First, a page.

Despite the fact that reading the entrails of those opinions suggest that they’d contribute to an easy fifth, sixth, and seventh vote to uphold the individual mandate as a legitimate exercise of Congressional power, the real question isn’t whether those Justices will be bound by 70 years of precedent or their own prior writings on federal power. The only question is whether they will ignore it all to deprive the Obama of one of his signature accomplishments.
Professor Randy Barnett, the intellectual power behind the entire health care challenge, wrote recently that Justice Scalia could break from his previous opinions—freeing him to strike down the Affordable Care Act—“without breaking a sweat.” I suspect that’s right.
If that’s true, we should stop fussing about old precedents. These old milestones of jurisprudence aren’t what will give Scalia pause. What matters is whether the five conservative justices are so intent in striking down Obama’shealthcare law that they would risk a chilly and divisive 5-4 dip back into the waters of Bush v. Gore and Citizens United.Now, the first question to ask is who is Dahlia Lithwick to so smuggly declare the absolute constitutionality of all aspects of the Patient Protection and Affordable Care Act? Well, she's a Canadian citizen with a B.A. in English from Yale and a law degree from Stanford. Fair enough. That's better bona fides than a great majority of pundits--including myself--who are currently waxing poetic on issues of constitutionality. But then, she also clerked for Justice Proctor Hug of the Ninth Circus...errr, Circuit. For those unfamiliar with the Ninth, that would be Court of Appeals with--by far--the most overturned decisions of any lower Court in the nation. If nothing else, we know the ideology behind her training, then.
Regardless, it's a heavy declaration: that the Act is fully constitutional as a matter of fact. And really, she should know better given her background. Ms. Lithwick makes a finding of fact on the basis of her opinion and that of a handful of others alone. Hardly the methodology of a legal scholar.
As to her assumption about the Court, the idea that the Act might be struck down for ideological reasons alone, even though the Judges know such a decision would be wrong, she's dead serious about this:
That brings me full circle to the court’s five conservatives. Is it possible that they are sufficiently ideological and political that the grim joy of sticking it to the president and the Congress will lead them to strike down the law? Of course.Her implied evidence for such a state of affairs are the two cases mentioned above: Bush v. Gore and Citizens United v. Federal Election Commission. In Ms. Lithwick's worldview, these two case were wrongly decided and represent the worst transgressions of the last decade or so:
Consider a couple of relevant data points:
We know that the court took a huge public opinion hit after Bush v. Gore and again after Citizens United. But that doesn’t necessarily help the administration. Because in this case the American public believes the health care law is unconstitutional. The most recent polling I have seen shows that over 50 percent of the American people—including many who benefit from popular provisions of the law—still believe it’s unconstitutional.See that? Bush v. Gore in 2000 was a black eye for the court, apparently unmatched until Citizens United in 2010. Where was Ms. Lithwick in 2005, we must ask? Because that is the year of Kelo v. City of New London. Surely, her head is not stuck so far in sand as to make her ignorant of the backlash from the Kelo decision. After Kelo, States began drafting laws to prevent the usurpation allowed by the Court, people engaged in various protests against the Justices who had voted for the decision, and an entire body of writings appeared discussing the issues of the case. And for the most part, the public disagreed with the decision. 80% of the public, in fact. Yet somehow, Ms. Lithwick fails to mention Kelo, skipping from 2000 to 2010, in looking at poorly received cases.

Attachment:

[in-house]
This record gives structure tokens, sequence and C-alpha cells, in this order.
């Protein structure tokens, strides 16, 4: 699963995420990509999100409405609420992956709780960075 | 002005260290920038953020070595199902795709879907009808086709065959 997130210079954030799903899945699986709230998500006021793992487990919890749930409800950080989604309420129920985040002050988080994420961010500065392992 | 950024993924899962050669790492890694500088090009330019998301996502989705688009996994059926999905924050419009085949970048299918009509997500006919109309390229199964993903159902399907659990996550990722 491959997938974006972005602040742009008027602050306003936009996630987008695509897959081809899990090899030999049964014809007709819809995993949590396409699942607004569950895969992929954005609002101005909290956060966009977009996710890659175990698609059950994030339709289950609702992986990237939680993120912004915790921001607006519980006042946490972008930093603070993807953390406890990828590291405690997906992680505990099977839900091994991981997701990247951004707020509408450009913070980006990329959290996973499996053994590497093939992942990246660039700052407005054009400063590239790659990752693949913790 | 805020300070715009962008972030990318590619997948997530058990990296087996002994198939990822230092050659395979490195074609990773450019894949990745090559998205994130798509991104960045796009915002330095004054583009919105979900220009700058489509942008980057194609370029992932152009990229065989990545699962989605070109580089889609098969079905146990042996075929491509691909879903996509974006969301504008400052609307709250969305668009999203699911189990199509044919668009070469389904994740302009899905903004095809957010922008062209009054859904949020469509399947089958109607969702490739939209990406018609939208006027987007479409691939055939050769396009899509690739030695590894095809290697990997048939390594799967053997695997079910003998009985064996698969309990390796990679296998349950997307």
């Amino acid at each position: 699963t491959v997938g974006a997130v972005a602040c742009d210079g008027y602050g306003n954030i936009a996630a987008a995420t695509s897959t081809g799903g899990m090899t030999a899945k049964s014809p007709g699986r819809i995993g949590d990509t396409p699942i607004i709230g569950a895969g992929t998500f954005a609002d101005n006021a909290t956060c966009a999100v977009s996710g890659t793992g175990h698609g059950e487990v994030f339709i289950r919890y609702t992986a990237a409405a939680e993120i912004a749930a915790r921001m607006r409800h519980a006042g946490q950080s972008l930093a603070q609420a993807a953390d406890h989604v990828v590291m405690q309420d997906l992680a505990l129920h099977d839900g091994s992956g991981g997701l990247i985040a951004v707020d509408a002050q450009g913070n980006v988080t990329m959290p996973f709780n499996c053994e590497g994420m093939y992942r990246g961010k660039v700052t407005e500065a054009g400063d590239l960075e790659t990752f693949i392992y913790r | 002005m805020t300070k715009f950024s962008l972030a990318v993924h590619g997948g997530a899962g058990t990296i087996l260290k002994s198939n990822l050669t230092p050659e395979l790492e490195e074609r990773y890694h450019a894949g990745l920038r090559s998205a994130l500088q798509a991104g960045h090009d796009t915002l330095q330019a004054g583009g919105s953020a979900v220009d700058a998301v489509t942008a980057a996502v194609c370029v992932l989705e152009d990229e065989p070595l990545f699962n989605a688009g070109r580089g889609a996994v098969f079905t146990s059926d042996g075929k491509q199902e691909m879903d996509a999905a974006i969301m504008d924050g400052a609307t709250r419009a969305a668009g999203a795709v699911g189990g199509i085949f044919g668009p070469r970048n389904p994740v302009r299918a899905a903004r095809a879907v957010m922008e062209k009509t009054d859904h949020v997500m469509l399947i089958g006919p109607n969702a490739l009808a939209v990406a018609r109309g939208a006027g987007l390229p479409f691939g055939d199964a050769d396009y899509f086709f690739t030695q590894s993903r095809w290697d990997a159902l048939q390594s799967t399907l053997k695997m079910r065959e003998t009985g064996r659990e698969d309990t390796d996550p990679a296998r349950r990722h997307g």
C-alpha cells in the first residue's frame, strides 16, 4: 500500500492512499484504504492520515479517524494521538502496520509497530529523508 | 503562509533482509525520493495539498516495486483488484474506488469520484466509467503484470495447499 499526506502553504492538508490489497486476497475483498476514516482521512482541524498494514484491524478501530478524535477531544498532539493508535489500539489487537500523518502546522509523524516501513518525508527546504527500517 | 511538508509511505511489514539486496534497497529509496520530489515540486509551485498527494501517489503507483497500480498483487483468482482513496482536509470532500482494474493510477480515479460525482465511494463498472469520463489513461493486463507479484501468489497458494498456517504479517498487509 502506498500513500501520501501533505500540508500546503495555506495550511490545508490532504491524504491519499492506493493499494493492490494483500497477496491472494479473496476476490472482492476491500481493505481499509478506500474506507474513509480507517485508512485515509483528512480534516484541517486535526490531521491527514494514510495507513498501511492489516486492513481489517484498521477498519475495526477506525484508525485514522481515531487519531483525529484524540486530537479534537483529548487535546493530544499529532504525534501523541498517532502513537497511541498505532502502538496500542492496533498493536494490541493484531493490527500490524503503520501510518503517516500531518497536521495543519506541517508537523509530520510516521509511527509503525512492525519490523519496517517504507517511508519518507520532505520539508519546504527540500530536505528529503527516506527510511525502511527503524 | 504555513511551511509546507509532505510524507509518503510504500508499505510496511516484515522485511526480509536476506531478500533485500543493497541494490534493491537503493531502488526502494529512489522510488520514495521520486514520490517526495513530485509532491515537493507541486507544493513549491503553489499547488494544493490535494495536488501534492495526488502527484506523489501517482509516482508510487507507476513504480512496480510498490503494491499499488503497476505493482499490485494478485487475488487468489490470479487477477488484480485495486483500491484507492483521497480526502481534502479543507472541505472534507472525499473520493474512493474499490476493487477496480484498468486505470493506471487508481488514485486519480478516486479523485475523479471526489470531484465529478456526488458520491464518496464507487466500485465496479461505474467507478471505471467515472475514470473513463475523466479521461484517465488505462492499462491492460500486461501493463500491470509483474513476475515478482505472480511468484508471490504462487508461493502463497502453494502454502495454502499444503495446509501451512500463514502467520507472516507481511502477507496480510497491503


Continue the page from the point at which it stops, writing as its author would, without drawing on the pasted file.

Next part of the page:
I say "somehow," as if her reasons were unknown, but that's not accurate. We know them. Ms. Lithwick agrees with Kelo and accepts the basic proposition at issue, with regard to the extent of government control over personal property. Note that her review of Little Pink House--which I just cited--was a bit of a touchstone, as she was caught making some basic errors. And I've talked about Little Pink House previously, including the remarkable development of a Connecticut Judge admitting that he erred in his ruling on the case:
Afterward, Susette and I were talking in a small circle of people when we were approached by Justice Richard N. Palmer. Tall and imposing, he is one of the four justices who voted with the 4-3 majority against Susette and her neighbors. Facing me, he said: "Had I known all of what you just told us, I would have voted differently."But the point here is that Dahlia Lithwick is an ideologue of the first order. She has her own agenda; she's made it clear on numerous occasions. Her piece is fundamentally dishonest, insofar as it presents her own opinions as legal facts that are not in dispute, when such is not the case at all. And in assessing the case about to go before Congress, she ignores Kelo because legitimate points are made therein, with regard to the extent of government authority. And those points will be raised again. Rather than worrying about Bush v. Gore, the backlash to fear is the one that may mirror the public's reaction to Kelo.
Ms. Lithwick rightly notes the role of the Tea Party in making the case against Obamacare. She--and others--would do well to remember that the movement was built on things like the Kelo decision. Say "Kelo" to a typical tea-partier and see what you get. Ms. Lithwick doesn't think the Affordable Care Act case is all that significant. She couldn't be more clueless in this regard.